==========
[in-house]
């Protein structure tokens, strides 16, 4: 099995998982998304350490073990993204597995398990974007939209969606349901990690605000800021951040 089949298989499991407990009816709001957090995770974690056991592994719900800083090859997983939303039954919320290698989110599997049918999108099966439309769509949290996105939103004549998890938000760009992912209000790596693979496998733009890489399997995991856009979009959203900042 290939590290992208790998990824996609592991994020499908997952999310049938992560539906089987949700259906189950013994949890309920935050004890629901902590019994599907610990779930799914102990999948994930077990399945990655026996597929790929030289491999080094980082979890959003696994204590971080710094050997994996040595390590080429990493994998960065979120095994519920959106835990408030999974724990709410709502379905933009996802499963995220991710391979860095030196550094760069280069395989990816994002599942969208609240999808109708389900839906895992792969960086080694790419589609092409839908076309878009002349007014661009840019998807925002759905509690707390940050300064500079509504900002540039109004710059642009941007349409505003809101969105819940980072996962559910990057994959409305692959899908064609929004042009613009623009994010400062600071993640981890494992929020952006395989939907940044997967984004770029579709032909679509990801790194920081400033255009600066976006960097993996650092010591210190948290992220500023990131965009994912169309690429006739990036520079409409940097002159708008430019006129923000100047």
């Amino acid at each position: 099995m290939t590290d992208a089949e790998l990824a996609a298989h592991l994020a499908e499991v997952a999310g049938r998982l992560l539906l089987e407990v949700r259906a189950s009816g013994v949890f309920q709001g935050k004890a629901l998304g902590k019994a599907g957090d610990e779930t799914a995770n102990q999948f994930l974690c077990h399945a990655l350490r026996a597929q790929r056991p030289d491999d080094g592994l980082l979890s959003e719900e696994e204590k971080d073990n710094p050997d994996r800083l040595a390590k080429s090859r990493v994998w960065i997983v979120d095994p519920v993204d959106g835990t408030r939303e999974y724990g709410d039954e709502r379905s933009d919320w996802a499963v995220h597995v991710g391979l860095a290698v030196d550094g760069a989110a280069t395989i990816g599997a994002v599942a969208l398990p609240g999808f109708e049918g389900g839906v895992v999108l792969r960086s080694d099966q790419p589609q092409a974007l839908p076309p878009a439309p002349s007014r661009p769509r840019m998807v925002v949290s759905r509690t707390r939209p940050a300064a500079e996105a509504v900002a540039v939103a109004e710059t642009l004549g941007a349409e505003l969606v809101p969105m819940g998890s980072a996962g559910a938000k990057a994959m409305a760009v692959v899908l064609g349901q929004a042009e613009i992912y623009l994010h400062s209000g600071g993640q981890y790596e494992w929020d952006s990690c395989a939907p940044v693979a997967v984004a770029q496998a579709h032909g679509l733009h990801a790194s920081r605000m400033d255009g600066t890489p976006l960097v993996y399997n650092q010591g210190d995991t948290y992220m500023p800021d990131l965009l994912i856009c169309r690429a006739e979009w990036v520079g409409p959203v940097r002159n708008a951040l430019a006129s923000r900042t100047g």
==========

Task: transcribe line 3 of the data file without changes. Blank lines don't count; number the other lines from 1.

């Amino acid at each position: 099995m290939t590290d992208a089949e790998l990824a996609a298989h592991l994020a499908e499991v997952a999310g049938r998982l992560l539906l089987e407990v949700r259906a189950s009816g013994v949890f309920q709001g935050k004890a629901l998304g902590k019994a599907g957090d610990e779930t799914a995770n102990q999948f994930l974690c077990h399945a990655l350490r026996a597929q790929r056991p030289d491999d080094g592994l980082l979890s959003e719900e696994e204590k971080d073990n710094p050997d994996r800083l040595a390590k080429s090859r990493v994998w960065i997983v979120d095994p519920v993204d959106g835990t408030r939303e999974y724990g709410d039954e709502r379905s933009d919320w996802a499963v995220h597995v991710g391979l860095a290698v030196d550094g760069a989110a280069t395989i990816g599997a994002v599942a969208l398990p609240g999808f109708e049918g389900g839906v895992v999108l792969r960086s080694d099966q790419p589609q092409a974007l839908p076309p878009a439309p002349s007014r661009p769509r840019m998807v925002v949290s759905r509690t707390r939209p940050a300064a500079e996105a509504v900002a540039v939103a109004e710059t642009l004549g941007a349409e505003l969606v809101p969105m819940g998890s980072a996962g559910a938000k990057a994959m409305a760009v692959v899908l064609g349901q929004a042009e613009i992912y623009l994010h400062s209000g600071g993640q981890y790596e494992w929020d952006s990690c395989a939907p940044v693979a997967v984004a770029q496998a579709h032909g679509l733009h990801a790194s920081r605000m400033d255009g600066t890489p976006l960097v993996y399997n650092q010591g210190d995991t948290y992220m500023p800021d990131l965009l994912i856009c169309r690429a006739e979009w990036v520079g409409p959203v940097r002159n708008a951040l430019a006129s923000r900042t100047g």